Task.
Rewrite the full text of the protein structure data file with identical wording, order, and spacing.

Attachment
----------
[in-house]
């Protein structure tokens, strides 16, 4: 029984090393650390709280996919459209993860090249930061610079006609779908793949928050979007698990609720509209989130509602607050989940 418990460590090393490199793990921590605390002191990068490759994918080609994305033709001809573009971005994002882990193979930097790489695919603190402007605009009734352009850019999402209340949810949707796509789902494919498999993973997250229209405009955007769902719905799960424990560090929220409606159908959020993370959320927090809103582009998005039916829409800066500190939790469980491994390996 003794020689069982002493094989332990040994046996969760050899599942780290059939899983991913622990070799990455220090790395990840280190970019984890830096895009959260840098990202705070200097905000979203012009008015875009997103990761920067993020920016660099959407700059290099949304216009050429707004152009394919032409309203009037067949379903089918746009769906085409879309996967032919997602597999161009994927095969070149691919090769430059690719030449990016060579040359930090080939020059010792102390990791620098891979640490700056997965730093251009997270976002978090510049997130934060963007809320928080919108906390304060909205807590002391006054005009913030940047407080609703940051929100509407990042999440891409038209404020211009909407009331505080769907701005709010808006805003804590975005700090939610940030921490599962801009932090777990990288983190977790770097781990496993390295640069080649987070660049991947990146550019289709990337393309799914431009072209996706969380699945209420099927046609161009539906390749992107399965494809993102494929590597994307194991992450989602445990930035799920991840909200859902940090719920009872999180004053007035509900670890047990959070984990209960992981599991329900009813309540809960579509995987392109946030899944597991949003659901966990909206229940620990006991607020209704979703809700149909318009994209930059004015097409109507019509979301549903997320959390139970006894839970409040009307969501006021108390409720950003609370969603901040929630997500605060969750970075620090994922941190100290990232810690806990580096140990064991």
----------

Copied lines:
[in-house]
């Protein structure tokens, strides 16, 4: 029984090393650390709280996919459209993860090249930061610079006609779908793949928050979007698990609720509209989130509602607050989940 418990460590090393490199793990921590605390002191990068490759994918080609994305033709001809573009971005994002882990193979930097790489695919603190402007605009009734352009850019999402209340949810949707796509789902494919498999993973997250229209405009955007769902719905799960424990560090929220409606159908959020993370959320927090809103582009998005039916829409800066500190939790469980491994390996 003794020689069982002493094989332990040994046996969760050899599942780290059939899983991913622990070799990455220090790395990840280190970019984890830096895009959260840098990202705070200097905000979203012009008015875009997103990761920067993020920016660099959407700059290099949304216009050429707004152009394919032409309203009037067949379903089918746009769906085409879309996967032919997602597999161009994927095969070149691919090769430059690719030449990016060579040359930090080939020059010792102390990791620098891979640490700056997965730093251009997270976002978090510049997130934060963007809320928080919108906390304060909205807590002391006054005009913030940047407080609703940051929100509407990042999440891409038209404020211009909407009331505080769907701005709010808006805003804590975005700090939610940030921490599962801009932090777990990288983190977790770097781990496993390295640069080649987070660049991947990146550019289709990337393309799914431009072209996706969380699945209420099927046609161009539906390749992107399965494809993102494929590597994307194991992450989602445990930035799920991840909200859902940090719920009872999180004053007035509900670890047990959070984990209960992981599991329900009813309540809960579509995987392109946030899944597991949003659901966990909206229940620990006991607020209704979703809700149909318009994209930059004015097409109507019509979301549903997320959390139970006894839970409040009307969501006021108390409720950003609370969603901040929630997500605060969750970075620090994922941190100290990232810690806990580096140990064991």